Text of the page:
mon 02/10/2023

Novecento, Trafalgar Studios | reviews, news & interviews

Novecento, Trafalgar Studios

Novecento, Trafalgar Studios

This one-man show about a jazz pianist hits all the right notes

Mark Bonnar: A bravura display of technique and dramatic stamina

Offbeat in more than just their rhythms, jazz musicians have always had an affinity to the extraordinary, living lives syncopated against the regular tread of society. Maybe it was the informality of their training, or the influence of brothels, bars and back streets that were their concert halls, but the likes of Buddy Bolden and Django Reinhardt have left a legacy of autobiography every bit as bold and unusual as their music. It is in this legacy that Alessandro Baricco’s fictional pianist Novecento claims his share, in a 90-minute monologue that riffs on the unlikely melody of his life to create a beautifully absurdist fable.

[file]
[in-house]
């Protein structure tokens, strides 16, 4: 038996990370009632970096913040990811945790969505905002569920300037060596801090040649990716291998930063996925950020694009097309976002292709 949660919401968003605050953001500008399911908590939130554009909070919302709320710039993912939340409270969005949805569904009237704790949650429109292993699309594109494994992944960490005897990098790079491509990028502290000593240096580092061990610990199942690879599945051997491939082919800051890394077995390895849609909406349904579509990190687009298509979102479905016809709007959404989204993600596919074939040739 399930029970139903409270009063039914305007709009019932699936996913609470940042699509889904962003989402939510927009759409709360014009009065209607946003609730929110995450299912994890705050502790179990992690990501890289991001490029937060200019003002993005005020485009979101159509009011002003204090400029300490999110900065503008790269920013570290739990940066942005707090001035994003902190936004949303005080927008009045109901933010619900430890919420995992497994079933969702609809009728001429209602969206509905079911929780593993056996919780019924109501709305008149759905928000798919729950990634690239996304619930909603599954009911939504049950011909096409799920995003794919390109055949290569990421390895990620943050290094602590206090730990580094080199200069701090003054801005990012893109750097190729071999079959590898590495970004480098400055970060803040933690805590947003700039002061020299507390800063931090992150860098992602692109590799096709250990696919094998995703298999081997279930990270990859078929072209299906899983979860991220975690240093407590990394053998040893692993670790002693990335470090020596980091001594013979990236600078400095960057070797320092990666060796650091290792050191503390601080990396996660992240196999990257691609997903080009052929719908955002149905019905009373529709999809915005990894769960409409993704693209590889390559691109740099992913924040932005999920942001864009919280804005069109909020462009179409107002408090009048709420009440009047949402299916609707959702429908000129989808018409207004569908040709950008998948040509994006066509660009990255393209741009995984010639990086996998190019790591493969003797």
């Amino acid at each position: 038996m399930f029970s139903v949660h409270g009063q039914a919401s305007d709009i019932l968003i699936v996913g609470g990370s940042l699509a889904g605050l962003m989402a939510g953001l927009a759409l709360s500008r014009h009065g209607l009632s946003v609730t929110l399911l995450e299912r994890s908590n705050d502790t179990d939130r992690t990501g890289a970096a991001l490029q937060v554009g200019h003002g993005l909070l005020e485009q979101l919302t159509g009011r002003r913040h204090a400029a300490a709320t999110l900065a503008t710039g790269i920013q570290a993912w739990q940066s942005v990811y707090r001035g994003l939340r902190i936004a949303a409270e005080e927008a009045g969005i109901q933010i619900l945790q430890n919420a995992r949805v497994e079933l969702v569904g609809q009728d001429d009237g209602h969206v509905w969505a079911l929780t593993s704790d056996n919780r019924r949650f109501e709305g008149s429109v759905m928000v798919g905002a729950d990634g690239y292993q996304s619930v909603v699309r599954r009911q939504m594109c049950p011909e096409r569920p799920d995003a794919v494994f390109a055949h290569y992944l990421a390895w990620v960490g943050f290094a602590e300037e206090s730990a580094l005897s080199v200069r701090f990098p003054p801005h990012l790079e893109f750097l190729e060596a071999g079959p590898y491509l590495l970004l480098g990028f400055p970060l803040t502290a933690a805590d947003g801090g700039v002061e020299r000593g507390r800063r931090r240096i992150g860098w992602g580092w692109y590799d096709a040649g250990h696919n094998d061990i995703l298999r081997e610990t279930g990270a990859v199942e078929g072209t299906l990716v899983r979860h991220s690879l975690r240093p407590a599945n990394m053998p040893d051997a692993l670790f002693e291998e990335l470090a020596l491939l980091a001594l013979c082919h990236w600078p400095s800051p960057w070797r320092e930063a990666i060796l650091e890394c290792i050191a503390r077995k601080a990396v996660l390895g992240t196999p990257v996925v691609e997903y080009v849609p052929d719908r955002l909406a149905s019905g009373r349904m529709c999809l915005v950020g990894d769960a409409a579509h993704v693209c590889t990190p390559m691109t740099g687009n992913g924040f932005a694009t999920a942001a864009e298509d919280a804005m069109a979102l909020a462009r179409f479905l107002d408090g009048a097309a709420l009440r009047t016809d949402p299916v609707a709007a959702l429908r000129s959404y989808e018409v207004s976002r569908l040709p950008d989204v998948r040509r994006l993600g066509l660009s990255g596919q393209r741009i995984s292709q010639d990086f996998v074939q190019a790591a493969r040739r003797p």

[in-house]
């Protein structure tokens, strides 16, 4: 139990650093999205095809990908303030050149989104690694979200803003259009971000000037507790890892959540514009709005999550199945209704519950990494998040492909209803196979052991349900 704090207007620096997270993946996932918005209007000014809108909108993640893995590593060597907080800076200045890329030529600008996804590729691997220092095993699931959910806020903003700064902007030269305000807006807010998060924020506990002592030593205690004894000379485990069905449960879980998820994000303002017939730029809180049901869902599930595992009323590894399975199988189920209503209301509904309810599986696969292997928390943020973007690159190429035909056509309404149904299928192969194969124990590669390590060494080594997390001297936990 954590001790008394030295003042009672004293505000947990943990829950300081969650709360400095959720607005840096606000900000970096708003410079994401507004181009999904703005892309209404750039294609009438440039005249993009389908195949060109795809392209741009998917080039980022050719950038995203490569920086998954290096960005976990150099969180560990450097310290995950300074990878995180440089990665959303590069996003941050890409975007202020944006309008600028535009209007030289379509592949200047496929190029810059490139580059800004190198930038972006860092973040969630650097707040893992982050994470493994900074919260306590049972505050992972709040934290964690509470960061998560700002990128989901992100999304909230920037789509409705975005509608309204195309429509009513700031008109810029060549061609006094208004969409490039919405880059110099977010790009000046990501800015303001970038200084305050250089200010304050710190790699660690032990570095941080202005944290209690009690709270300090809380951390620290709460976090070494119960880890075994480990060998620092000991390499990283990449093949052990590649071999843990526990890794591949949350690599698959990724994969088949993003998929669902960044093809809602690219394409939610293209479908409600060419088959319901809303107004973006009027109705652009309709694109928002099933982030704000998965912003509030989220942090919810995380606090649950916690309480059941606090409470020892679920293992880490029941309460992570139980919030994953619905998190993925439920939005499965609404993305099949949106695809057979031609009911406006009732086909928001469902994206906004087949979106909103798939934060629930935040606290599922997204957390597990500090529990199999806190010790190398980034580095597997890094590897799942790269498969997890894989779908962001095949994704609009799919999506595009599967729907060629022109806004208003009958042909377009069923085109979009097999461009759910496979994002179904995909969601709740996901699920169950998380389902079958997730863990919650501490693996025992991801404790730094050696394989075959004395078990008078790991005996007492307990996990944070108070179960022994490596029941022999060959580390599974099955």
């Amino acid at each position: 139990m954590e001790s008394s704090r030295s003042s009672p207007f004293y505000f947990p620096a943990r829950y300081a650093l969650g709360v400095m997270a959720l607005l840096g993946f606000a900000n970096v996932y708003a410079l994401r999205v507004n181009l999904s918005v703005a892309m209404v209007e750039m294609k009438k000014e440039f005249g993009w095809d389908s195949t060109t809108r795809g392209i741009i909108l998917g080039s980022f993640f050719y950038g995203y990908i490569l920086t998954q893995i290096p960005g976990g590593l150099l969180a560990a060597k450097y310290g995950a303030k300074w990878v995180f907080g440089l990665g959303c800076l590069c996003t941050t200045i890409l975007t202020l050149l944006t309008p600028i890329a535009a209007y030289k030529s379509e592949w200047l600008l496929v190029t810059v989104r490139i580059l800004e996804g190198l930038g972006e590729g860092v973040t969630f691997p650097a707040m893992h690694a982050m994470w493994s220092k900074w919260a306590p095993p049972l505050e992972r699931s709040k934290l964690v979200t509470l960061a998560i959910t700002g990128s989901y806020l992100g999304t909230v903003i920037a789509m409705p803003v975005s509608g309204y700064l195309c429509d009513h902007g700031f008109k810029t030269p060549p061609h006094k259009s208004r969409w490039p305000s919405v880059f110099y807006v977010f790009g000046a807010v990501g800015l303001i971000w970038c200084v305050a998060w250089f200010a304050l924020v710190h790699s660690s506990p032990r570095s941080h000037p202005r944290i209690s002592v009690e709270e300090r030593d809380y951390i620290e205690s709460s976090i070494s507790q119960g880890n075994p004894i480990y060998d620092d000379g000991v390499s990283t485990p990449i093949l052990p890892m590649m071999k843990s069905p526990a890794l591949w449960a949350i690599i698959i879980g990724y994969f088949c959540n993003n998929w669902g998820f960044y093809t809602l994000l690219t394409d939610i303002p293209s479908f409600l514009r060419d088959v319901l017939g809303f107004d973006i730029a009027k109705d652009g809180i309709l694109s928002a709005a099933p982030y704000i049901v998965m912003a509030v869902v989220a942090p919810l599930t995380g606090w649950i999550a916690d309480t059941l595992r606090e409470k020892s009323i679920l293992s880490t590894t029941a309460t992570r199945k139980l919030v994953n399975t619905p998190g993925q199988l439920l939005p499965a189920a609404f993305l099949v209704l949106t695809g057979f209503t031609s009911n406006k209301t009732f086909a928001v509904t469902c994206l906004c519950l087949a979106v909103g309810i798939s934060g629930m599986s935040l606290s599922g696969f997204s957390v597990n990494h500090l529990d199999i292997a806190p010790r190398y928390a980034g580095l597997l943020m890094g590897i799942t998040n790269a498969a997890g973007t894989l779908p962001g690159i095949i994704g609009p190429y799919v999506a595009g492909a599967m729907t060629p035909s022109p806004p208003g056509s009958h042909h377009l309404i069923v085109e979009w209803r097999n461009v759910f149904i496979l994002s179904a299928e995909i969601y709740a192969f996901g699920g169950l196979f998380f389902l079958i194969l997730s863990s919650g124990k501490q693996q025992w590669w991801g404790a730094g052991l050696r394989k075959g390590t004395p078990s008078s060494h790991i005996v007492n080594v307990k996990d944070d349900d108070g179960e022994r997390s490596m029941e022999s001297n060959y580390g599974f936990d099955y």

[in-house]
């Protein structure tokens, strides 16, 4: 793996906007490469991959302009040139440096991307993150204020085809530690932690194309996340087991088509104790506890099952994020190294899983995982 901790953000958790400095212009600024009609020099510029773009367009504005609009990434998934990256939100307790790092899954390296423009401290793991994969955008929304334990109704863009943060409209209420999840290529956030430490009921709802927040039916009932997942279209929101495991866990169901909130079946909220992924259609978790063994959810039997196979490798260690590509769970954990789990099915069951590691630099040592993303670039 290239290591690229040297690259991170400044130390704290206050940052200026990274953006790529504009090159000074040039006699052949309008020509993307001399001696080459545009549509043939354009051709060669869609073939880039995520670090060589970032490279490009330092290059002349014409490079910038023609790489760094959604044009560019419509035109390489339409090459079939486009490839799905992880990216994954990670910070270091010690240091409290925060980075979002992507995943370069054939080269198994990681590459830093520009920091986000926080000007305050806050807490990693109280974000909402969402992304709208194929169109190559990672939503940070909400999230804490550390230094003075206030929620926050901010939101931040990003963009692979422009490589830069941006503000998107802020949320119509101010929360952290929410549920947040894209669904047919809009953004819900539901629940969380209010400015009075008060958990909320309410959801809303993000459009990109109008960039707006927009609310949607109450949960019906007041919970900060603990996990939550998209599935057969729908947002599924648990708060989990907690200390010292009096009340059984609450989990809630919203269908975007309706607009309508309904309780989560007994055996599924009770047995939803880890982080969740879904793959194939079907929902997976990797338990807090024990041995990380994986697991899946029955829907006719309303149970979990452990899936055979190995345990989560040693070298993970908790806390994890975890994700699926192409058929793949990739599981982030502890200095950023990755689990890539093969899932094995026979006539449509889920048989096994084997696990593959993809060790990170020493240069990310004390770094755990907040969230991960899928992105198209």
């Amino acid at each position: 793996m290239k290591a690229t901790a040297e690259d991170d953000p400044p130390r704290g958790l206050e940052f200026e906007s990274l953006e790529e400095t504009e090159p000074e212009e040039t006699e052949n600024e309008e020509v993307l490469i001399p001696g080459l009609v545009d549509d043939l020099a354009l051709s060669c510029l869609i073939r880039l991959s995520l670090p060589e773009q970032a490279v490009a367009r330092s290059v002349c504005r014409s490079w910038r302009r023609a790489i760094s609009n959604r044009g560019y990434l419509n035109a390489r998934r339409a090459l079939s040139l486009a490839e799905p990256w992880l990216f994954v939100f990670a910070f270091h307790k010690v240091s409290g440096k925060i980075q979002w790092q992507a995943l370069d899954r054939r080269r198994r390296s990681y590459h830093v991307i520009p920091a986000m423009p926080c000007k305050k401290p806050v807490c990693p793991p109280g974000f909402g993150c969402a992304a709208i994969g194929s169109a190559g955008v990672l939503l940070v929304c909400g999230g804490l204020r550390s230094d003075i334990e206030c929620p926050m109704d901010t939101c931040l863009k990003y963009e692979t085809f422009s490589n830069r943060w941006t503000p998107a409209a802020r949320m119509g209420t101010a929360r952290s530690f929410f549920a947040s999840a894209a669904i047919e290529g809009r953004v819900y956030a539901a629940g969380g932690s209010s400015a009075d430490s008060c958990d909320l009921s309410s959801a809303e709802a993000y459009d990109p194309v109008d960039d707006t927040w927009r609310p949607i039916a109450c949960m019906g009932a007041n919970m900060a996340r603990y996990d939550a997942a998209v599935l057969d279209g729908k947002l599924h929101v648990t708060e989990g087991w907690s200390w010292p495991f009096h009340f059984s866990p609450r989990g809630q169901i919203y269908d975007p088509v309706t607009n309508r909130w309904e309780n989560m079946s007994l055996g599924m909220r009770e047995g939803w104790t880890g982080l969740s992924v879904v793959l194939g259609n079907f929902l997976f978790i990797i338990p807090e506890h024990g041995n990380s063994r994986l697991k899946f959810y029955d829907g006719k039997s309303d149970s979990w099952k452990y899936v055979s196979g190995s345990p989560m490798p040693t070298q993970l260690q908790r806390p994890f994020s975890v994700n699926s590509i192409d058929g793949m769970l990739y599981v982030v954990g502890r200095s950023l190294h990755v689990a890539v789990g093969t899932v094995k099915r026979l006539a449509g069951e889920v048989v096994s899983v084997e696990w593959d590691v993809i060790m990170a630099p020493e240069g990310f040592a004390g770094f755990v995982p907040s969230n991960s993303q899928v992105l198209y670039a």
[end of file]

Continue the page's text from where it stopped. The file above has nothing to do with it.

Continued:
Offbeat in more than just their rhythms, jazz musicians have always had an affinity to the extraordinary, living lives syncopated against the regular tread of society. Maybe it was the informality of their training, or the influence of brothels, bars and back streets that were their concert halls, but the likes of Buddy Bolden and Django Reinhardt have left a legacy of autobiography every bit as bold and unusual as their music. It is in this legacy that Alessandro Baricco’s fictional pianist Novecento claims his share, in a 90-minute monologue that riffs on the unlikely melody of his life to create a beautifully absurdist fable.

The absence of music in this story of a musician does at times feel a little wilful

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